In 2003, the war drove me and my family out of my hometown and into the center of Baghdad where we stayed with my uncle. Unfortunately the conflict continued to escalate with suicide bombings and rumors of people being kidnapped. Then in 2005 my brother was shot in the leg, and we realized it was too dangerous to stay any longer. We knew we had to leave as soon as possible, so we applied for an Iraqi passport – which can take a year to be approved. Finally we fled to Syria in 2006. At that time, Syria was considered safer than Iraq.

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Maker Stories

Andrea Panico: 3D Printing and Reinventing the I.D. Necklace

June 24, 2016

Puppy wheelchairs, prosthetics, and pizza in space. What do these things have in common? They’ve all been 3D printed. Once the stuff of science fiction (think the replicators of Star Trek’s Enterprise), 3D printing is rapidly becoming familiar technology for artists, inventors, and industrial designers. Although 3D printing is associated with creating a wide variety of things, it’s not necessarily associated with making beautiful things. One artist who’s working on changing that is Andrea Panico, maker of our Common Edge 3D Printed Initial Necklace.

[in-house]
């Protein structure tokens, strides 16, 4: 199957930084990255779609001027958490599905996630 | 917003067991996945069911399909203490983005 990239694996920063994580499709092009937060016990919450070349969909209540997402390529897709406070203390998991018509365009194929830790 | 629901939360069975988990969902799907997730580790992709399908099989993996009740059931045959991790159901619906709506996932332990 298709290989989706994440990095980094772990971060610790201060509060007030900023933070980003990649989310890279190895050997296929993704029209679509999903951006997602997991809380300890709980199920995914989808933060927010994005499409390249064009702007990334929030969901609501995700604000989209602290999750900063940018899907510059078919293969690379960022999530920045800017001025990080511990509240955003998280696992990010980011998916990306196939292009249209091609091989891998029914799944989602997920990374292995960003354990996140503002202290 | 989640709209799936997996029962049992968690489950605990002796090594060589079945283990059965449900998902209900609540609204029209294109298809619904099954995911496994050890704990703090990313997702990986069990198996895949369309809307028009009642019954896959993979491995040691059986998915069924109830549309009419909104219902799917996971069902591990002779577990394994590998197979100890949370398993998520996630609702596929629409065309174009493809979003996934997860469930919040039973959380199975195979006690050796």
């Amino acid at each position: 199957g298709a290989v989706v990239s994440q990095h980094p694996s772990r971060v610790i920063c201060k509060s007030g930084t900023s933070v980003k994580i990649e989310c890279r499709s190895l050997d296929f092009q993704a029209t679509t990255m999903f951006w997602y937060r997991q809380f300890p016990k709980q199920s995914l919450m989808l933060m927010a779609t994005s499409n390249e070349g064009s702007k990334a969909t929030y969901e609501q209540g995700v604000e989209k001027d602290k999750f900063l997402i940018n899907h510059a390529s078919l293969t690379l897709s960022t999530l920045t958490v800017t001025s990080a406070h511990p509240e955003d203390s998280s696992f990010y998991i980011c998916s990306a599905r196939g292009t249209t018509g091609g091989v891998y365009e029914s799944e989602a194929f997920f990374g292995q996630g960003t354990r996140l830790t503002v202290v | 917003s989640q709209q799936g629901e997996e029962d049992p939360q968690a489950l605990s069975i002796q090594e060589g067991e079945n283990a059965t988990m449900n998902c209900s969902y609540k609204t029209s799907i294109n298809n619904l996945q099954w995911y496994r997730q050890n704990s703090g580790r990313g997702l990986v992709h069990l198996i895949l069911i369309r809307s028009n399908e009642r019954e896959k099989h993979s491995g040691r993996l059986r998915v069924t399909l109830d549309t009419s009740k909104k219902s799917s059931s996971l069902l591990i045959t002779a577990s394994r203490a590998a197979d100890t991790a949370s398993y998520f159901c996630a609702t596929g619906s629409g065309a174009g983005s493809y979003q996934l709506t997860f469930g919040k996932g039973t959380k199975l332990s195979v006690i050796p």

Panico Common Edge 2
“I think when 3D printing technology started gaining momentum, we all looked at it like ‘What can I do with this that I couldn’t do via traditional methods?’,” says Andrea, reflecting on makers’ embrace of the cutting edge potential. But instead of embarking on flights of 3D-printed fancy, her approach was relatively pragmatic: “I’ve always been more interested in how I could use 3D printing to help me do what I was already doing—as opposed to creating something aesthetically different, just because I could. I’m a lover of tools, whether they’re manual or technological in nature, and started looking at 3D printing as just another tool in my kit.”